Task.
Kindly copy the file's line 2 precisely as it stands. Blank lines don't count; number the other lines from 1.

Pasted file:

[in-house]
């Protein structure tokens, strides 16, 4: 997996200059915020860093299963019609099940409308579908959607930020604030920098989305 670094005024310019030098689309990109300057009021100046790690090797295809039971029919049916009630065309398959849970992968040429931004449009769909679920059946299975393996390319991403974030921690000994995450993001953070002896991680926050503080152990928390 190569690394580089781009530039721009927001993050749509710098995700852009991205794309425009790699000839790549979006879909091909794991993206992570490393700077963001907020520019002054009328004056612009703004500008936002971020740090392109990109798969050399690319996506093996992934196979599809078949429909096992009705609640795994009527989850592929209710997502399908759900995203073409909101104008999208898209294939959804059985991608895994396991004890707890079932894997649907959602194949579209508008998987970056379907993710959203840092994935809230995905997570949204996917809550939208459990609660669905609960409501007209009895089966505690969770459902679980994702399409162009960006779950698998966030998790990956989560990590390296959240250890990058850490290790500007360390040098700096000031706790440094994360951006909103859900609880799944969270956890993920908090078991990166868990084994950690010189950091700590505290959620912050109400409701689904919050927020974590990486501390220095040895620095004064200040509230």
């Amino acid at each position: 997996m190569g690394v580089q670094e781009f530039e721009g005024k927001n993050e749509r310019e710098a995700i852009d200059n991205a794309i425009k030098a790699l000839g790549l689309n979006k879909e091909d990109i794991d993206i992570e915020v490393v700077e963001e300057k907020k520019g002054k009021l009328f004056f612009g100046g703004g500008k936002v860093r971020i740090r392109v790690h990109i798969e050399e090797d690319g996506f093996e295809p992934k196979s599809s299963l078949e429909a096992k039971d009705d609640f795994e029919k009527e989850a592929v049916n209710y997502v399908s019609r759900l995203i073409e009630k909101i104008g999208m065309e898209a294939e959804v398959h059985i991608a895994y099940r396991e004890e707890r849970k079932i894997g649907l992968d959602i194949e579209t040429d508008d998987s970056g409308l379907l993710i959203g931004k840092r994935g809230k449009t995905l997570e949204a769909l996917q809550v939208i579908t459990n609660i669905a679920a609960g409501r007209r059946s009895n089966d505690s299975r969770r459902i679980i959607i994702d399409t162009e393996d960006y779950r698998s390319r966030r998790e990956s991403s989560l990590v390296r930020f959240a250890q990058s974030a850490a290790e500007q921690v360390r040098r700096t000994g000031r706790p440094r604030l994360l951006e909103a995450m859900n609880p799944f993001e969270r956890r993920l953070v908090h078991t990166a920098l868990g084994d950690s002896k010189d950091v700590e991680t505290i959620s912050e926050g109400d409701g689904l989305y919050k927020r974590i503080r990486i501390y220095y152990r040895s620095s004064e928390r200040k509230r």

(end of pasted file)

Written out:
């Protein structure tokens, strides 16, 4: 997996200059915020860093299963019609099940409308579908959607930020604030920098989305 670094005024310019030098689309990109300057009021100046790690090797295809039971029919049916009630065309398959849970992968040429931004449009769909679920059946299975393996390319991403974030921690000994995450993001953070002896991680926050503080152990928390 190569690394580089781009530039721009927001993050749509710098995700852009991205794309425009790699000839790549979006879909091909794991993206992570490393700077963001907020520019002054009328004056612009703004500008936002971020740090392109990109798969050399690319996506093996992934196979599809078949429909096992009705609640795994009527989850592929209710997502399908759900995203073409909101104008999208898209294939959804059985991608895994396991004890707890079932894997649907959602194949579209508008998987970056379907993710959203840092994935809230995905997570949204996917809550939208459990609660669905609960409501007209009895089966505690969770459902679980994702399409162009960006779950698998966030998790990956989560990590390296959240250890990058850490290790500007360390040098700096000031706790440094994360951006909103859900609880799944969270956890993920908090078991990166868990084994950690010189950091700590505290959620912050109400409701689904919050927020974590990486501390220095040895620095004064200040509230």